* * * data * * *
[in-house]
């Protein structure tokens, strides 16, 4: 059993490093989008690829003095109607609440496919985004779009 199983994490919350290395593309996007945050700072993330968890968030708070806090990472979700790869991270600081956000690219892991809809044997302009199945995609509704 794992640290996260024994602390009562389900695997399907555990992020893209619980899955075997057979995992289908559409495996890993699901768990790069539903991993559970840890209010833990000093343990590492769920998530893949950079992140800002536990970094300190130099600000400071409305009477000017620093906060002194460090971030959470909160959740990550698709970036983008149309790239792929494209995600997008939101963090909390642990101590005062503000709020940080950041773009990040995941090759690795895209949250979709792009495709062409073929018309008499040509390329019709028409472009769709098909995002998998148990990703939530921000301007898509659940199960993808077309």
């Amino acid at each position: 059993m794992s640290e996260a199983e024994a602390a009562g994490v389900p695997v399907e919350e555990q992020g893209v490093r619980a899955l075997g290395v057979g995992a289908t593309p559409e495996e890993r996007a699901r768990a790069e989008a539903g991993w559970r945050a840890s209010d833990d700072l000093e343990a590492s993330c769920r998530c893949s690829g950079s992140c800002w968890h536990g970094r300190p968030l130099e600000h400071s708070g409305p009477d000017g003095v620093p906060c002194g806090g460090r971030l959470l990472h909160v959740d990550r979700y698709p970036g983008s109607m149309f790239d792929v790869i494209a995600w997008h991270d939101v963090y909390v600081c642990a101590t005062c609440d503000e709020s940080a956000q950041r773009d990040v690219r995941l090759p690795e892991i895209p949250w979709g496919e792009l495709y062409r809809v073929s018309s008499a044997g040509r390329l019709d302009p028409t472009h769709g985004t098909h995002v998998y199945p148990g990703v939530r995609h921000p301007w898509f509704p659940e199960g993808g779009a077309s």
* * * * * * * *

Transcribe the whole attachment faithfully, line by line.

[in-house]
């Protein structure tokens, strides 16, 4: 059993490093989008690829003095109607609440496919985004779009 199983994490919350290395593309996007945050700072993330968890968030708070806090990472979700790869991270600081956000690219892991809809044997302009199945995609509704 794992640290996260024994602390009562389900695997399907555990992020893209619980899955075997057979995992289908559409495996890993699901768990790069539903991993559970840890209010833990000093343990590492769920998530893949950079992140800002536990970094300190130099600000400071409305009477000017620093906060002194460090971030959470909160959740990550698709970036983008149309790239792929494209995600997008939101963090909390642990101590005062503000709020940080950041773009990040995941090759690795895209949250979709792009495709062409073929018309008499040509390329019709028409472009769709098909995002998998148990990703939530921000301007898509659940199960993808077309």
């Amino acid at each position: 059993m794992s640290e996260a199983e024994a602390a009562g994490v389900p695997v399907e919350e555990q992020g893209v490093r619980a899955l075997g290395v057979g995992a289908t593309p559409e495996e890993r996007a699901r768990a790069e989008a539903g991993w559970r945050a840890s209010d833990d700072l000093e343990a590492s993330c769920r998530c893949s690829g950079s992140c800002w968890h536990g970094r300190p968030l130099e600000h400071s708070g409305p009477d000017g003095v620093p906060c002194g806090g460090r971030l959470l990472h909160v959740d990550r979700y698709p970036g983008s109607m149309f790239d792929v790869i494209a995600w997008h991270d939101v963090y909390v600081c642990a101590t005062c609440d503000e709020s940080a956000q950041r773009d990040v690219r995941l090759p690795e892991i895209p949250w979709g496919e792009l495709y062409r809809v073929s018309s008499a044997g040509r390329l019709d302009p028409t472009h769709g985004t098909h995002v998998y199945p148990g990703v939530r995609h921000p301007w898509f509704p659940e199960g993808g779009a077309s």